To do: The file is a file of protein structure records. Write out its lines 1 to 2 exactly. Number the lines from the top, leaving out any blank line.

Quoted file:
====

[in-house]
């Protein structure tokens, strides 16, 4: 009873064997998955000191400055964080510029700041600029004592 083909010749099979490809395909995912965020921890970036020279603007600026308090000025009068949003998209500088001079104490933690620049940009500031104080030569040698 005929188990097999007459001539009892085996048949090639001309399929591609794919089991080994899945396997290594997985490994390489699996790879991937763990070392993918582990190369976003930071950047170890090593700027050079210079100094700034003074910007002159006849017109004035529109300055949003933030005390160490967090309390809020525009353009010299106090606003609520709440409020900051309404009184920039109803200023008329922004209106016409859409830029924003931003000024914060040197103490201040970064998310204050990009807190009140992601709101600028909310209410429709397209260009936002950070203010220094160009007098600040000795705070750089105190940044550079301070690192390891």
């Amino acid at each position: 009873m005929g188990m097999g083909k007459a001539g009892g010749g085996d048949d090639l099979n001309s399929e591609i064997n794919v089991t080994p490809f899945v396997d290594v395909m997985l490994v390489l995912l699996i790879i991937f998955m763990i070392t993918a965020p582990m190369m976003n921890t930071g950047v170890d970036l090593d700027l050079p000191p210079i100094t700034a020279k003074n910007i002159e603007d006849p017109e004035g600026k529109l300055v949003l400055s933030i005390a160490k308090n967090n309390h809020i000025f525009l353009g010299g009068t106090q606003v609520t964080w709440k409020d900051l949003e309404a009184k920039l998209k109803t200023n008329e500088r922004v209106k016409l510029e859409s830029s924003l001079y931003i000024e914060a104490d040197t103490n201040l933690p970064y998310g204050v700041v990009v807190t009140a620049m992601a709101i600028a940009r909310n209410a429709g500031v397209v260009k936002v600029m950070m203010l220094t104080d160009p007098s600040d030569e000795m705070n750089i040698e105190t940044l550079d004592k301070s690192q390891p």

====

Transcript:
[in-house]
């Protein structure tokens, strides 16, 4: 009873064997998955000191400055964080510029700041600029004592 083909010749099979490809395909995912965020921890970036020279603007600026308090000025009068949003998209500088001079104490933690620049940009500031104080030569040698 005929188990097999007459001539009892085996048949090639001309399929591609794919089991080994899945396997290594997985490994390489699996790879991937763990070392993918582990190369976003930071950047170890090593700027050079210079100094700034003074910007002159006849017109004035529109300055949003933030005390160490967090309390809020525009353009010299106090606003609520709440409020900051309404009184920039109803200023008329922004209106016409859409830029924003931003000024914060040197103490201040970064998310204050990009807190009140992601709101600028909310209410429709397209260009936002950070203010220094160009007098600040000795705070750089105190940044550079301070690192390891």